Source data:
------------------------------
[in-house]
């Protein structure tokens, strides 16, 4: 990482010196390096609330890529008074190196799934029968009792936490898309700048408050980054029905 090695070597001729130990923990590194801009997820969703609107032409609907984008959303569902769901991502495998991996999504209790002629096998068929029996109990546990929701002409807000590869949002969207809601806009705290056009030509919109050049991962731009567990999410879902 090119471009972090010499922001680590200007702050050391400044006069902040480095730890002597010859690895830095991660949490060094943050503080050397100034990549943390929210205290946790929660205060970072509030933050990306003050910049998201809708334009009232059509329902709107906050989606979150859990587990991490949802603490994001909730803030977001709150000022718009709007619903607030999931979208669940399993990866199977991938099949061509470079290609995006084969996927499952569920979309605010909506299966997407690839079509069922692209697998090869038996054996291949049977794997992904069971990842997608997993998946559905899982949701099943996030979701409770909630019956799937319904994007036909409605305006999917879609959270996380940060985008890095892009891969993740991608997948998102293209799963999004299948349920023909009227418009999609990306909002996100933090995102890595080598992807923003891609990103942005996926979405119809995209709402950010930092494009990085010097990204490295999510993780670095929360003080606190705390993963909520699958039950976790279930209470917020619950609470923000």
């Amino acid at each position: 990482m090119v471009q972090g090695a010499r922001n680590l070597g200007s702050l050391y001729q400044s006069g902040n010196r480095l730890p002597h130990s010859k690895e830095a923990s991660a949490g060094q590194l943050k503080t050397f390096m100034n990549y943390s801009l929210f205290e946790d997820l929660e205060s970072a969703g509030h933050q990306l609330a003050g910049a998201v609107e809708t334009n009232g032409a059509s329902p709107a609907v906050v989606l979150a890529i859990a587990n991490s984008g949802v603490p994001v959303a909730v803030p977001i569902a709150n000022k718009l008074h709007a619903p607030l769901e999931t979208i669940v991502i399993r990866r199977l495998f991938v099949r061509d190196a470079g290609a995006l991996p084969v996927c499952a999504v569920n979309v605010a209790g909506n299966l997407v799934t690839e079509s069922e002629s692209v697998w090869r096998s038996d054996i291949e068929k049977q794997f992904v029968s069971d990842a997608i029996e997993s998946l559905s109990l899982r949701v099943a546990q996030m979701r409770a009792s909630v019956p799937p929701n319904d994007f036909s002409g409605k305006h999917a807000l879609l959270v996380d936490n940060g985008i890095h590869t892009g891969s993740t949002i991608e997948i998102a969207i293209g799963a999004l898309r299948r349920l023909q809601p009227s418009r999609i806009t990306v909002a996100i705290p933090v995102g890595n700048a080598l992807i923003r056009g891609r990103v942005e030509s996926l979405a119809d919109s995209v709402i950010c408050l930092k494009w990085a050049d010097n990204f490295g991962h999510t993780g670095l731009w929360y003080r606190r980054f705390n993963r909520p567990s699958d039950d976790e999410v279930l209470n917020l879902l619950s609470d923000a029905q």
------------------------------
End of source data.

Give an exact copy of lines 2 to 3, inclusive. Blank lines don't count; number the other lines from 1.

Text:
């Protein structure tokens, strides 16, 4: 990482010196390096609330890529008074190196799934029968009792936490898309700048408050980054029905 090695070597001729130990923990590194801009997820969703609107032409609907984008959303569902769901991502495998991996999504209790002629096998068929029996109990546990929701002409807000590869949002969207809601806009705290056009030509919109050049991962731009567990999410879902 090119471009972090010499922001680590200007702050050391400044006069902040480095730890002597010859690895830095991660949490060094943050503080050397100034990549943390929210205290946790929660205060970072509030933050990306003050910049998201809708334009009232059509329902709107906050989606979150859990587990991490949802603490994001909730803030977001709150000022718009709007619903607030999931979208669940399993990866199977991938099949061509470079290609995006084969996927499952569920979309605010909506299966997407690839079509069922692209697998090869038996054996291949049977794997992904069971990842997608997993998946559905899982949701099943996030979701409770909630019956799937319904994007036909409605305006999917879609959270996380940060985008890095892009891969993740991608997948998102293209799963999004299948349920023909009227418009999609990306909002996100933090995102890595080598992807923003891609990103942005996926979405119809995209709402950010930092494009990085010097990204490295999510993780670095929360003080606190705390993963909520699958039950976790279930209470917020619950609470923000």
């Amino acid at each position: 990482m090119v471009q972090g090695a010499r922001n680590l070597g200007s702050l050391y001729q400044s006069g902040n010196r480095l730890p002597h130990s010859k690895e830095a923990s991660a949490g060094q590194l943050k503080t050397f390096m100034n990549y943390s801009l929210f205290e946790d997820l929660e205060s970072a969703g509030h933050q990306l609330a003050g910049a998201v609107e809708t334009n009232g032409a059509s329902p709107a609907v906050v989606l979150a890529i859990a587990n991490s984008g949802v603490p994001v959303a909730v803030p977001i569902a709150n000022k718009l008074h709007a619903p607030l769901e999931t979208i669940v991502i399993r990866r199977l495998f991938v099949r061509d190196a470079g290609a995006l991996p084969v996927c499952a999504v569920n979309v605010a209790g909506n299966l997407v799934t690839e079509s069922e002629s692209v697998w090869r096998s038996d054996i291949e068929k049977q794997f992904v029968s069971d990842a997608i029996e997993s998946l559905s109990l899982r949701v099943a546990q996030m979701r409770a009792s909630v019956p799937p929701n319904d994007f036909s002409g409605k305006h999917a807000l879609l959270v996380d936490n940060g985008i890095h590869t892009g891969s993740t949002i991608e997948i998102a969207i293209g799963a999004l898309r299948r349920l023909q809601p009227s418009r999609i806009t990306v909002a996100i705290p933090v995102g890595n700048a080598l992807i923003r056009g891609r990103v942005e030509s996926l979405a119809d919109s995209v709402i950010c408050l930092k494009w990085a050049d010097n990204f490295g991962h999510t993780g670095l731009w929360y003080r606190r980054f705390n993963r909520p567990s699958d039950d976790e999410v279930l209470n917020l879902l619950s609470d923000a029905q």